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Nike Vapor Fly Fairway Wood Review


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The Nike Vapor Fly fairway wood is an updated and easier to hit version of its predecessor with a bold new look.



Nike Golf joined the “can’t miss them on TV” crowd with the bright blue and yellow Vapor Fly line that was released for the 2016 season.  As bold and possibly polarizing as these colors may be, the fact is that the Vapor Fly line is very strong  The Vapor Fly fairway wood is easy to hit and a true statement out on the course.



After last year’s Vapor lineup went with a primarily black finish, I thought Nike was going to stay the course of a more traditional look.  Boy was I was wrong.  The bright blue crown and neon volt yellow are anything but traditional, but in my opinion, it works.  The Vapor Fly fairway wood is full of cool detail and definitely has a presence to it.

As far as shape and size, I would put the Vapor Fly fairway as perfectly acceptable for traditionalists and modern players alike.


Sound & Feel

The sound of the Nike Vapor Fly fairway wood is very consistent with the recent previous generations of Nike fairway woods.  The sweet spot has a medium “ping” to it and gets a little more dull sounding as you get away from the middle.  The biggest difference in the Vapor Fly fairway wood from previous generations is in the feel.  Nike built the Vapor Fly fairway wood with a lighter crown so it has a lower center of gravity that made the club feel extremely balanced, forgiving, and flat-out easy to swing.  I tested the Vapor Fly fairway with the stock Tensei and it felt uh-mazing.



Based on my previous experience with Nike fairway woods, the Vapor Fly fairway was unsurprisingly a solid performer.  Frankly, I think the fairway woods have quietly been the gems of the lineups going back to the Covert 2.0.  What you have with with Vapor Fly fairway wood is a finely tuned version of previous generations that has achieved its full potential in performance.  I don’t know if it’s the lighter weight or the FlyBeam structure in the cavity that makes the body more stable, but the Vapor Fly is very easy to hit, and I can’t argue with the data.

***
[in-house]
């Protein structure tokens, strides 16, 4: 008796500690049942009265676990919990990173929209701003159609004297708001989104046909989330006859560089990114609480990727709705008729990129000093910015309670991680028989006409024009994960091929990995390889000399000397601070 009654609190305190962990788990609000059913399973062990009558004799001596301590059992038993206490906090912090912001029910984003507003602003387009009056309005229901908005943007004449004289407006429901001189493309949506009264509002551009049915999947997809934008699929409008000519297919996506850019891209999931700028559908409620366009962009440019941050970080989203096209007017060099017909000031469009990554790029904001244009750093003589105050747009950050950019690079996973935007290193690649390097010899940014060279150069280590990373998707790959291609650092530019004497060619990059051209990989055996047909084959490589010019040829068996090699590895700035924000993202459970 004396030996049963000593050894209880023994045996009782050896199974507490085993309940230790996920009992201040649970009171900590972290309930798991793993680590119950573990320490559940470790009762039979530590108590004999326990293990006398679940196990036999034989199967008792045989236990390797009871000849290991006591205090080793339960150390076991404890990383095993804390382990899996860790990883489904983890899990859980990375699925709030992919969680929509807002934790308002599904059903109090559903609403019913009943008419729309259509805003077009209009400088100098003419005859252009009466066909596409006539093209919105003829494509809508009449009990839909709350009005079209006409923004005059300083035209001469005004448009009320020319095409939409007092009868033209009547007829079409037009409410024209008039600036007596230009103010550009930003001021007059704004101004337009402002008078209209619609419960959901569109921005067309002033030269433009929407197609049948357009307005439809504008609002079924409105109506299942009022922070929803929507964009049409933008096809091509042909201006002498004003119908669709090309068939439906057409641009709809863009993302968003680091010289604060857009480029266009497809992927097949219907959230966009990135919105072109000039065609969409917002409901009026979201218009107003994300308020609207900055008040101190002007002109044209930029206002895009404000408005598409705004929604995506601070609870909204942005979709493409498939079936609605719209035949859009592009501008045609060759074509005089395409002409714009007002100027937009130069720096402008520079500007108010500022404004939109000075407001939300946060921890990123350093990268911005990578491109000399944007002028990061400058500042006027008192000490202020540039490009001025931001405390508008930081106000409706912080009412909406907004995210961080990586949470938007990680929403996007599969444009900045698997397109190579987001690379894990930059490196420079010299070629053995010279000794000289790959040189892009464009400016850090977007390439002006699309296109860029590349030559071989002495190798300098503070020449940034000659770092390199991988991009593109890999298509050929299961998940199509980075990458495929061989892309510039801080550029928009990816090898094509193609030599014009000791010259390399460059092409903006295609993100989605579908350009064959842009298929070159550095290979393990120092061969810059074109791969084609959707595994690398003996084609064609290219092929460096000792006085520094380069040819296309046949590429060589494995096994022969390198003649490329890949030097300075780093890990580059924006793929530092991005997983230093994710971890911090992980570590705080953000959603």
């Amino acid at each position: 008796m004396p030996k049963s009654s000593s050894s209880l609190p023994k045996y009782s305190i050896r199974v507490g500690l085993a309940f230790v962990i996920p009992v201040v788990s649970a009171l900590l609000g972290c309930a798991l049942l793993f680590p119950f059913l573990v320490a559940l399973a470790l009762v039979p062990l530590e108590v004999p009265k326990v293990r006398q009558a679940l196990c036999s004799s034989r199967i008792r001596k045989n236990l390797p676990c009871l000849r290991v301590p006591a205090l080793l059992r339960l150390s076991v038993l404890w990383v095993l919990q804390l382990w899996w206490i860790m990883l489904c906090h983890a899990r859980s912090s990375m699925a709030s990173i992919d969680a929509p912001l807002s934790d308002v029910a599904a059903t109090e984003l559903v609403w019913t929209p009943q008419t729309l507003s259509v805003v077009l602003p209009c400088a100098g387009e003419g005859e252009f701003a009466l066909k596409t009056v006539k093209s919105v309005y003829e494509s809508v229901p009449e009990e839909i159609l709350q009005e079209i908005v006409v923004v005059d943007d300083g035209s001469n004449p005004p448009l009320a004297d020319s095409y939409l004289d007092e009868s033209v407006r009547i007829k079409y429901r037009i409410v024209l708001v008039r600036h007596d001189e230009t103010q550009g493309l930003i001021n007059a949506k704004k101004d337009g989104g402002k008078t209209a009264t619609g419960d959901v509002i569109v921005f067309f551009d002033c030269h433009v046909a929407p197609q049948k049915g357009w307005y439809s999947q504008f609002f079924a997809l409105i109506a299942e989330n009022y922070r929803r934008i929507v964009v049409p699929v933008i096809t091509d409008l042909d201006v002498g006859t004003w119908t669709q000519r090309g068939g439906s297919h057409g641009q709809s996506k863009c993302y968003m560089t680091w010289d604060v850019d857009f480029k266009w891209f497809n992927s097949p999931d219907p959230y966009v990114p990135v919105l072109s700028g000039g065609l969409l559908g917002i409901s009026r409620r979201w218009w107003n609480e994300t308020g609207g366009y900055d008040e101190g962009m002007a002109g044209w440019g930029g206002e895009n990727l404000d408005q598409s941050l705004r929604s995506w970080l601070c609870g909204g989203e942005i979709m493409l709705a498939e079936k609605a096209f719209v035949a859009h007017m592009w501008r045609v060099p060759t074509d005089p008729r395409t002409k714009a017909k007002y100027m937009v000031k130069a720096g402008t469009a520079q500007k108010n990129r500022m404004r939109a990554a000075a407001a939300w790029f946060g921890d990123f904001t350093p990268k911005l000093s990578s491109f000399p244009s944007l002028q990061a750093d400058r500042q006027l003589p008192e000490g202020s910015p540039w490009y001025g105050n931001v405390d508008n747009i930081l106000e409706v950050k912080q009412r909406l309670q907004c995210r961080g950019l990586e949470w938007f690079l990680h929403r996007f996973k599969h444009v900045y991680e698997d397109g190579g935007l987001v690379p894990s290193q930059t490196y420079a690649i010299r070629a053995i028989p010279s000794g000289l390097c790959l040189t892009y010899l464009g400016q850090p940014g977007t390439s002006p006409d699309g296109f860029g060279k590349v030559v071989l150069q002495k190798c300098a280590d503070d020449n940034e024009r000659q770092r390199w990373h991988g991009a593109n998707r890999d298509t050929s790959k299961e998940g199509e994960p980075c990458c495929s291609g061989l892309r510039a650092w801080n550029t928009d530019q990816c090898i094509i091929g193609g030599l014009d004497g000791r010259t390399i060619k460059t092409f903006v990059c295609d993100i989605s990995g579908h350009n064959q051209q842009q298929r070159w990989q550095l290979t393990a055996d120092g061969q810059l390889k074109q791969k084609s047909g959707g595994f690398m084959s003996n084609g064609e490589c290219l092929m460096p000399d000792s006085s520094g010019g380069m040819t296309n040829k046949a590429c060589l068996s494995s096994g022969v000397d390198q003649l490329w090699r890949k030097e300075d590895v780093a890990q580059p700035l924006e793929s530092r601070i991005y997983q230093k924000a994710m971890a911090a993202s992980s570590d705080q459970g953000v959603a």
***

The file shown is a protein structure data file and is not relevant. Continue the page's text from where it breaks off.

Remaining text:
I initially tested the 3+ fairway wood which is 12-14º of loft and was hitting the ball about 260 yards with like 225 yards of carry.  This felt like a strange performance for me so I tested the regular 3 wood at 15º of loft, and it was like I unlocked all of the secrets of the club.  It was easy to hit penetrating, drawing shots with a lot of roll and long distance as well as high flying fades that came in a bit softer.  Furthermore, I was seeing some shots that were starting to enter driver level for me between high speeds and distances.



Look, it’s really simple: the Nike Vapor Fly fairway wood is a legitimately solid fairway wood.  Admittedly, I think Nike has done a tremendous job with their equipment in the “post-Rory signing” years, but I still don’t put myself in the Nike fanboy category.  If I’m telling you that this club is a great club, it really is a great club.  So get over any concerns you may have with the crazy colors and make sure you’re putting the Vapor Fly fairway wood in your next testing lineup when it comes to picking up a new fairway wood.

Bill Bush
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  1. david mc dowell

    hi is the new vapour fairway and drivers fitted with the REAL DEAL tensi shafts ???

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